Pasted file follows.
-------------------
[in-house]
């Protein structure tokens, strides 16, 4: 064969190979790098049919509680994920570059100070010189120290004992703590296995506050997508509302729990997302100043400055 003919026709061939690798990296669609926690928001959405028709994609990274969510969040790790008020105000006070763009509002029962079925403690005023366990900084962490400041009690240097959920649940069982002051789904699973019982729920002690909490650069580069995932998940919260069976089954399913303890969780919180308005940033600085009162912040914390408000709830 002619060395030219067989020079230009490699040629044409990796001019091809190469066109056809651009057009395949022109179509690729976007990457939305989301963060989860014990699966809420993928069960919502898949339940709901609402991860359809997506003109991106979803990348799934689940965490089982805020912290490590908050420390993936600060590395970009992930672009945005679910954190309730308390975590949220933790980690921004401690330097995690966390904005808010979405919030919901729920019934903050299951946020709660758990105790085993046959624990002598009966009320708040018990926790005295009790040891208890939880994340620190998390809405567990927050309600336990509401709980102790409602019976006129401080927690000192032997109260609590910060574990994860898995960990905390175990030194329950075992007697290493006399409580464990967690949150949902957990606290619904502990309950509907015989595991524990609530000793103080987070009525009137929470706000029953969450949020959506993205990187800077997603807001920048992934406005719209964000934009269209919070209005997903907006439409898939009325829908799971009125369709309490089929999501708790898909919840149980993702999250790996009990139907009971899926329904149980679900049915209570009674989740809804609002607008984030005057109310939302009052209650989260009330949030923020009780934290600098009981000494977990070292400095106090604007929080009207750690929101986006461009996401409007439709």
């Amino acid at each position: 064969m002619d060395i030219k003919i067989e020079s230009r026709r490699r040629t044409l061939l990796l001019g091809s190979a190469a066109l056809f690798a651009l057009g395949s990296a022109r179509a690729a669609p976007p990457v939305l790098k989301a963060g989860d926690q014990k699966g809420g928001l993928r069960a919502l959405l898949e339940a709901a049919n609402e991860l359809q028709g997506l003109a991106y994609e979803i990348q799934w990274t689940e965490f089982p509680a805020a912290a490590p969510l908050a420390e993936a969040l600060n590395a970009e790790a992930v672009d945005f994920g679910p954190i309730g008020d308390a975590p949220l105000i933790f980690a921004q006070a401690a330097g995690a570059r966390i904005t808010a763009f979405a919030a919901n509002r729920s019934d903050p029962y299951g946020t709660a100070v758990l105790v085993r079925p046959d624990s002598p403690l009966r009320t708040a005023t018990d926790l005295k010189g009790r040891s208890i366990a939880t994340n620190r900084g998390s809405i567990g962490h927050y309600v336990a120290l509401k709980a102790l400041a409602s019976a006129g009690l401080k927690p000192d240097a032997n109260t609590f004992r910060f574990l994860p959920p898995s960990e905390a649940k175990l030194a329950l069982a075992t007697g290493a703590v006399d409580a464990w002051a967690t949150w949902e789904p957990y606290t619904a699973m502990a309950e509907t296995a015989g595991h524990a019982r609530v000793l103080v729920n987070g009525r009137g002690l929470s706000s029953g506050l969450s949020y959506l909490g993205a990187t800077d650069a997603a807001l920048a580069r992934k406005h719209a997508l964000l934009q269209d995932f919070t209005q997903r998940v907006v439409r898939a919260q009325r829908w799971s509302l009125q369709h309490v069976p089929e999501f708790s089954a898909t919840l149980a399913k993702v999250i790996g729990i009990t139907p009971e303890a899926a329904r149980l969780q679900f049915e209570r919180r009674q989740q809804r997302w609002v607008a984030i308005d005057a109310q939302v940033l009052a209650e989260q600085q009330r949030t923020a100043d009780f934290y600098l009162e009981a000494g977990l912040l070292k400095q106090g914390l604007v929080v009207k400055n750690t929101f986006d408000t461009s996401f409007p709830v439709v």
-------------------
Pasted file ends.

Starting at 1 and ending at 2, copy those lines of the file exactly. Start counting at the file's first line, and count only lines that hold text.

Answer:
[in-house]
């Protein structure tokens, strides 16, 4: 064969190979790098049919509680994920570059100070010189120290004992703590296995506050997508509302729990997302100043400055 003919026709061939690798990296669609926690928001959405028709994609990274969510969040790790008020105000006070763009509002029962079925403690005023366990900084962490400041009690240097959920649940069982002051789904699973019982729920002690909490650069580069995932998940919260069976089954399913303890969780919180308005940033600085009162912040914390408000709830 002619060395030219067989020079230009490699040629044409990796001019091809190469066109056809651009057009395949022109179509690729976007990457939305989301963060989860014990699966809420993928069960919502898949339940709901609402991860359809997506003109991106979803990348799934689940965490089982805020912290490590908050420390993936600060590395970009992930672009945005679910954190309730308390975590949220933790980690921004401690330097995690966390904005808010979405919030919901729920019934903050299951946020709660758990105790085993046959624990002598009966009320708040018990926790005295009790040891208890939880994340620190998390809405567990927050309600336990509401709980102790409602019976006129401080927690000192032997109260609590910060574990994860898995960990905390175990030194329950075992007697290493006399409580464990967690949150949902957990606290619904502990309950509907015989595991524990609530000793103080987070009525009137929470706000029953969450949020959506993205990187800077997603807001920048992934406005719209964000934009269209919070209005997903907006439409898939009325829908799971009125369709309490089929999501708790898909919840149980993702999250790996009990139907009971899926329904149980679900049915209570009674989740809804609002607008984030005057109310939302009052209650989260009330949030923020009780934290600098009981000494977990070292400095106090604007929080009207750690929101986006461009996401409007439709």